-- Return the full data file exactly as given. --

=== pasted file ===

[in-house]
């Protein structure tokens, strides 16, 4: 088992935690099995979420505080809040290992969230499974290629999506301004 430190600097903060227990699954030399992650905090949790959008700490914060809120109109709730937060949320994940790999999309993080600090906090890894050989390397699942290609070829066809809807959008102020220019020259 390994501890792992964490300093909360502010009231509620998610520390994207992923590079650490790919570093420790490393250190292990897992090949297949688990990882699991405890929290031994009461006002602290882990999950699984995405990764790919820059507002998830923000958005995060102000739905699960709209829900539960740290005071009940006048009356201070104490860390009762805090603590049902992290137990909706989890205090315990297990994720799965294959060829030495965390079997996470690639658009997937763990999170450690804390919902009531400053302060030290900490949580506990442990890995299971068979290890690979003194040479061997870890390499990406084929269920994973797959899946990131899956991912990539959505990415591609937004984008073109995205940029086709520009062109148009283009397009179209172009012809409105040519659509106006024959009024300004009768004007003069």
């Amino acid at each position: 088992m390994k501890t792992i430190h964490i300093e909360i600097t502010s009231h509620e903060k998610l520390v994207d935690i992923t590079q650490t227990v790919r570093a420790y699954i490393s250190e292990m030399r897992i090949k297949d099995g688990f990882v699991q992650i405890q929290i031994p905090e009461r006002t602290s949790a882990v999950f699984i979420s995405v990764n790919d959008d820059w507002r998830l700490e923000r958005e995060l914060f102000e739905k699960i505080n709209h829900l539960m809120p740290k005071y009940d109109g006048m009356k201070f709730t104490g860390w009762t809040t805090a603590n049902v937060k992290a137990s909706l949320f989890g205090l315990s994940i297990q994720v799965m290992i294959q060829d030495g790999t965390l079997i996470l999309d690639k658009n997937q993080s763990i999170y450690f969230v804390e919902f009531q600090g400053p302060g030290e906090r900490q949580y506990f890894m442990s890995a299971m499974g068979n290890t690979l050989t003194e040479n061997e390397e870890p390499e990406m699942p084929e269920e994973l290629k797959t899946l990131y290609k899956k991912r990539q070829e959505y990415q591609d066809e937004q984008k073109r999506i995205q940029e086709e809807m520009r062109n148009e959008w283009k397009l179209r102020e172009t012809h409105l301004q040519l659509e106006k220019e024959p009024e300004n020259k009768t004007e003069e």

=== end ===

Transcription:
[in-house]
């Protein structure tokens, strides 16, 4: 088992935690099995979420505080809040290992969230499974290629999506301004 430190600097903060227990699954030399992650905090949790959008700490914060809120109109709730937060949320994940790999999309993080600090906090890894050989390397699942290609070829066809809807959008102020220019020259 390994501890792992964490300093909360502010009231509620998610520390994207992923590079650490790919570093420790490393250190292990897992090949297949688990990882699991405890929290031994009461006002602290882990999950699984995405990764790919820059507002998830923000958005995060102000739905699960709209829900539960740290005071009940006048009356201070104490860390009762805090603590049902992290137990909706989890205090315990297990994720799965294959060829030495965390079997996470690639658009997937763990999170450690804390919902009531400053302060030290900490949580506990442990890995299971068979290890690979003194040479061997870890390499990406084929269920994973797959899946990131899956991912990539959505990415591609937004984008073109995205940029086709520009062109148009283009397009179209172009012809409105040519659509106006024959009024300004009768004007003069």
């Amino acid at each position: 088992m390994k501890t792992i430190h964490i300093e909360i600097t502010s009231h509620e903060k998610l520390v994207d935690i992923t590079q650490t227990v790919r570093a420790y699954i490393s250190e292990m030399r897992i090949k297949d099995g688990f990882v699991q992650i405890q929290i031994p905090e009461r006002t602290s949790a882990v999950f699984i979420s995405v990764n790919d959008d820059w507002r998830l700490e923000r958005e995060l914060f102000e739905k699960i505080n709209h829900l539960m809120p740290k005071y009940d109109g006048m009356k201070f709730t104490g860390w009762t809040t805090a603590n049902v937060k992290a137990s909706l949320f989890g205090l315990s994940i297990q994720v799965m290992i294959q060829d030495g790999t965390l079997i996470l999309d690639k658009n997937q993080s763990i999170y450690f969230v804390e919902f009531q600090g400053p302060g030290e906090r900490q949580y506990f890894m442990s890995a299971m499974g068979n290890t690979l050989t003194e040479n061997e390397e870890p390499e990406m699942p084929e269920e994973l290629k797959t899946l990131y290609k899956k991912r990539q070829e959505y990415q591609d066809e937004q984008k073109r999506i995205q940029e086709e809807m520009r062109n148009e959008w283009k397009l179209r102020e172009t012809h409105l301004q040519l659509e106006k220019e024959p009024e300004n020259k009768t004007e003069e």